How To Treat Freshmen

My pal, Fr Rich Andre pointed me to this piece of history from 1495 in Leipzig.

“Statute Forbidding Any One to Annoy or Unduly Injure the Freshmen. Each and every one attached to this university is forbidden to offend with insult, torment, harass, drench with water or urine, throw on or defile with dust or any filth, mock by whistling, cry at them with a terrifying voice, or dare to molest in any way whatsoever physically or severely, any, who are called freshmen, in the market, streets, courts, colleges and living houses, or any place whatsoever, and particularly in the present college, when they have entered in order to matriculate or are leaving after matriculation.”

Leipzig University Statute (1495)

Yikes! The sad thing to realize is that they probably had to put this on the books because someone had actually done this!

And we thought modern hazing was bad.

I just spent a week or so with freshmen and a bunch have been stopping by for work study applications and just a general hello. Yesterday was the first day of classes and I imagine today will be the first day of overwhelming feelings. Indeed there will be a lot to do over the course of the year. I feel more anxiety for the freshmen this year than I have before as a Campus Minister for some reason. Perhaps it’s because I know Canisius expects much of their students. But then, I also recall that it’s up to those of us who support students to make sure that they FEEL supported, that they know they can seek us out when they are struggling. After all, we want them back here for another year so we get to be in relationship with them again and the faculty get to educate them again for another year as well.

Some wisdom from my own past:

I was the first in my family to go to college (at least in the traditional sense–my older sister returned to college as an adult and began taking part-time classes a few years before I began). I was very nervous and feared really screwing this opportunity up. I was so afraid that I didn’t want anyone else to know how afraid or how much pressure I was under.

So I hid.

I didn’t take advantage of many of the opportunities that were available to me, academically. I barely went to the library. And I didn’t choose my major with any true sense of discernment. I really didn’t know how to study, nor did I know how to manage my time all that well either. I spent far too much time in the radio station and too little time reading.

That said, I got by. I’m a smart guy and was able to do well enough to get my degree. I did pretty well as a Sophomore. I made my share of mistakes as a first time manager at the radio station. I got an internship at the biggest all sports radio station in the country and they eventually hired me to work there 3 days after I graduated–the only three days of my life that I have ever been unemployed.

But it wasn’t until I went back to Graduate School that I really began to appreciate the value of learning. It wasn’t until 10 years after I received my first degree that I really appreciated the value of education. It indeed is a privilege to be educated, to learn from others who have mastered this material and now pass on that knowledge to you.

I was an excellent graduate student. I enjoyed every minute of being in class with colleagues and my professors for the most part really engaged us with the materials. I was clearly more interested in the material as well and did lots of extra reading and more importantly I asked a lot more questions and got a lot more help from professors and the university. I revised and published my Master’s Thesis which was the genesis of this blog.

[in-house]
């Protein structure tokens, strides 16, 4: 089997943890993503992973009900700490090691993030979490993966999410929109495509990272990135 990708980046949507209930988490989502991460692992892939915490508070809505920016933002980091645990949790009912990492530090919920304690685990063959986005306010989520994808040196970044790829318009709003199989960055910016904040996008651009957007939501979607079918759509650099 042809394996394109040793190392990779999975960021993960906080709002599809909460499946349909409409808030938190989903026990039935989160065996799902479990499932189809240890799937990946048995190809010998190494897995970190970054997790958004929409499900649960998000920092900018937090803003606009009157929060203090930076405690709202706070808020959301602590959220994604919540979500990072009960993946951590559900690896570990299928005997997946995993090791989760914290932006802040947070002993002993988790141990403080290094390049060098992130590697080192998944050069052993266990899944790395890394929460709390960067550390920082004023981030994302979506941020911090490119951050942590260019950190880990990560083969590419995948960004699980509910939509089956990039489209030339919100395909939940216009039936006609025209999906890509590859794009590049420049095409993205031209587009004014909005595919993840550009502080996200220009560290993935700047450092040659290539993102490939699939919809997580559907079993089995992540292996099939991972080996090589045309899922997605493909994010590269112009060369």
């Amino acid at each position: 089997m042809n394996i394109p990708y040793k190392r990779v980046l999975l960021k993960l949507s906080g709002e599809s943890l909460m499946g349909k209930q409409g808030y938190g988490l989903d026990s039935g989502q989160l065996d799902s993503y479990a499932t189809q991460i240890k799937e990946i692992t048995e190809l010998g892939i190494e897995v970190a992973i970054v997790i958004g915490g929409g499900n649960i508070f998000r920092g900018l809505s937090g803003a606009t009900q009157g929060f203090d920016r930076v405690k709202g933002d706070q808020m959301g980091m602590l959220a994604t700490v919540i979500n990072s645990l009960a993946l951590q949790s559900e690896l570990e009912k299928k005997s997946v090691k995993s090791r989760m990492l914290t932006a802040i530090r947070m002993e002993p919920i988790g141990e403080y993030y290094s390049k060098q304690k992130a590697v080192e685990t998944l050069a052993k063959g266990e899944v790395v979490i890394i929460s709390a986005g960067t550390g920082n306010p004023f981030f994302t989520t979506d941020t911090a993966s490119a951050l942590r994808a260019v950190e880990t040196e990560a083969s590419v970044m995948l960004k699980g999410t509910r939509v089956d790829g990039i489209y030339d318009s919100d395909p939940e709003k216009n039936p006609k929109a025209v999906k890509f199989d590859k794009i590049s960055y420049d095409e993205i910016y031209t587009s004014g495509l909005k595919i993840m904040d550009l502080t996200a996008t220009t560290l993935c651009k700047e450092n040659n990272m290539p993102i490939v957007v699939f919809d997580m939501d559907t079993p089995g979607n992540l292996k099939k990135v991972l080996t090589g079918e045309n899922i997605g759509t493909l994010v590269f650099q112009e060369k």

So dear freshmen, I look to you today and say the following: You are beloved. We want you to be with us and engage with us in conversation that can stimulate your minds and challenge you to think and become critical of the world around you. You are our hope for not the future, but the present. It is our hope that you will see what we have not seen and uncover what is to be discovered about so many things.

But in order to do that you must become studious and you cannot do this alone. Never again will you have an entire institution dedicated to you. So take advantage of all the people here that want to help you and want you to be successful. That’s good for us as well as for yourself. You are the future that Canisius hopes to profess. You are the legacy that we invest in now. And the faculty and staff here are dedicated to your learning, your maturity, your development.

One of my goals for each student I come to know is that they will be able to articulate their own spiritual experience. “Just who is this God that I have come to know? How do I see God in all things? How can I deeply reflect upon my experiences so that I might know what my deepest desires are and how might I find a mentor to help me look at that experience more deeply and less superficially. You are adults and your spiritual experience needs to reflect that just as much as your brick and mortar academic knowledge in any of the disciplines you come to develop an expertise in.

You are our students. And we are Canisius.

Now get out there and knock ’em alive!

And most of all don’t let anybody “offend with insult, torment, harass, drench with water or urine, throw on or defile with dust or any filth, mock by whistling, cry at (you) with a terrifying voice, or dare to molest in any way whatsoever physically or severely, you or any, who are called freshmen.”

Or they’ll have to answer to me.

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